Westbrook city councilors have approved a $40.3 million school budget to send to voters for final approval on June 11.

Voters in Wards 2 and 3 will have a new place to cast their ballots for next month’s school validation vote. The Maine National Guard Armory will not be available, so polling will take place at the Westbrook Community Center.

The school spending plan is part of an overall $69.8 million city budget for fiscal year 2020, which begins on July 1. Taxpayers will be asked to foot $38.7 million for city, school and county operations, a $1.2 million, or 3.3 percent, increase over the current year.

The tax rate would increase by 50 cents to $20.45 per $1,000 in valuation. The owner of a $200,000 home would pay $4,090 in taxes, an increase of $100 from this year, including $96 more to support the schools, $4 more to support county operations and virtually no tax increase for municipal operations.

Keeping the tax rate increase to 50 cents was the council’s goal, Councilor Mike Foley said. Since 2017, the tax rate has increased by $3.14, or 18 percent, which is an unsustainable trajectory, he said.

To get there, he and Council President Gary Rairdon had discussed cutting the school budget by $500,000. Instead, the council voted 3 to 2 to increase the town’s anticipated valuation by $15 million and ask the school department to reduce school spending by $150,000.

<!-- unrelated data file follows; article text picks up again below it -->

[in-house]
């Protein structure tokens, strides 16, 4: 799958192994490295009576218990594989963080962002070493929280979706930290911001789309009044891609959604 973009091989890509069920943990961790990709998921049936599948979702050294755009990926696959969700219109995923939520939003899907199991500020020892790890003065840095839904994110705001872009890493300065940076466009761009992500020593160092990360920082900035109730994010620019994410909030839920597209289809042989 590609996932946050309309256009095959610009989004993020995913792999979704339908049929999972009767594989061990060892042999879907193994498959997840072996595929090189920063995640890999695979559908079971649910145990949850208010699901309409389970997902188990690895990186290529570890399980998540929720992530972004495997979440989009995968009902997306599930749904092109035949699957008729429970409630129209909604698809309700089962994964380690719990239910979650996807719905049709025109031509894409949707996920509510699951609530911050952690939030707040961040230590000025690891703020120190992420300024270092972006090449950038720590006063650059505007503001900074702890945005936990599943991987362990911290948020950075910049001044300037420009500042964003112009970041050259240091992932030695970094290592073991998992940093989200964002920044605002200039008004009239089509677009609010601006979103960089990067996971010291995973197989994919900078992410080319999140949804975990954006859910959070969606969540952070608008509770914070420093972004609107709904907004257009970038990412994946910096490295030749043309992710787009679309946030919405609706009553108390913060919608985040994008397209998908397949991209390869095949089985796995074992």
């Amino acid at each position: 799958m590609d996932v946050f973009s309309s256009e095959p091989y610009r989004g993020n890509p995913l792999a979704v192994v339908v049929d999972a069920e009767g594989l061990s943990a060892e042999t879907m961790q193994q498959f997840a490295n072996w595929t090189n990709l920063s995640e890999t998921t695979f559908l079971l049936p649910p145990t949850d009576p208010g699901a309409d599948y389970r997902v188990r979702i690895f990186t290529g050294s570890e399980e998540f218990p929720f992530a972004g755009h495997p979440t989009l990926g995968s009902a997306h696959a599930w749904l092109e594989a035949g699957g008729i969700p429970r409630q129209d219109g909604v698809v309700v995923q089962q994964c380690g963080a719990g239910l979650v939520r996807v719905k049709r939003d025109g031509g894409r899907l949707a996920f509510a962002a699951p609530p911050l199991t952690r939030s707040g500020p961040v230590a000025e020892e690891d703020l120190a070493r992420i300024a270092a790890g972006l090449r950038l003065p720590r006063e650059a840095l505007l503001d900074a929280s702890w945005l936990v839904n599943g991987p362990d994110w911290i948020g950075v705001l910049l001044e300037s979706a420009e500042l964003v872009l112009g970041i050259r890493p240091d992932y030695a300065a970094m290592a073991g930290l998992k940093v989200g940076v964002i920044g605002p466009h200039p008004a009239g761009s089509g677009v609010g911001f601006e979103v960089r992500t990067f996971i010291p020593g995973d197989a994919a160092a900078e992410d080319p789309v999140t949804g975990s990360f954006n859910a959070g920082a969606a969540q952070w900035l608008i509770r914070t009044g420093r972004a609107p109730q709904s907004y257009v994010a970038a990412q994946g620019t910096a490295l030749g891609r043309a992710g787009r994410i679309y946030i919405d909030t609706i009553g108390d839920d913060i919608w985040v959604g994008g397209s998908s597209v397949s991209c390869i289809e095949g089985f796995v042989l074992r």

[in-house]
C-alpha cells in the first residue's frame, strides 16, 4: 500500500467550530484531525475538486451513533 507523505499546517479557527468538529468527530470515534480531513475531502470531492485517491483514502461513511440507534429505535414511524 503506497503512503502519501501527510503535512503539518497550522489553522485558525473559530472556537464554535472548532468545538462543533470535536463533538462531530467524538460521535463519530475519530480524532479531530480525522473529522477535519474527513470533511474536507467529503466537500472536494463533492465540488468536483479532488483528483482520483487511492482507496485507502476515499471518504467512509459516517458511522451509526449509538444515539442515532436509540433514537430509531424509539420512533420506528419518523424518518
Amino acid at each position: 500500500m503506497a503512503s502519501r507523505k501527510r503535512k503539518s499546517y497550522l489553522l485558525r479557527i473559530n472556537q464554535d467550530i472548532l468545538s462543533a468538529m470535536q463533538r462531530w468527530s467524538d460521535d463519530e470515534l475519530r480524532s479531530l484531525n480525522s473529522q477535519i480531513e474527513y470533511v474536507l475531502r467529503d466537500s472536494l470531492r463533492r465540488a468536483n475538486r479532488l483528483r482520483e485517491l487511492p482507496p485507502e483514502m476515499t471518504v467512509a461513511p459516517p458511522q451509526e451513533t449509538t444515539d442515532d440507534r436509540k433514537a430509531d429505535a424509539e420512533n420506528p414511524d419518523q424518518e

The $150,000 in school budget reductions include reducing the cost of the annual audit by $2,000; eliminating the school department’s share of the cost of running Channel 2 ($43,750); reducing the reserve for capital improvements by $30,000 and equipment by $13,400; delaying a $1,600 roof inspection at the Central Office; reducing the copier maintenance account by $1,000 and the liability insurance rate by $35,000 and not purchasing a new school bus, a $23,200 saving.

On May 10, when the School Committee approved the reductions, Director of Operations Dean Flanagin assured members that the district can delay some capital improvements and the purchase of a new bus without having a bus that is not roadworthy operating.

Alex Stone, a former School Committee member who lives on Clifford Street and operates Blaze’s Burgers on Main Street, warned against reducing the capital improvement/equipment budget. He said doing so means buildings and equipment will continue to age and he reminded the council that Prides Corner School had to be closed several years ago because it was in such disrepair.

Superintendent Peter Lancia, a Westbrook school employee for close to 30 years, told the council what was before them was “just about as lean a budget as I have seen.”

Michael Kelley can be reached at 780-9106 or at:

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Twitter @mkelleynews


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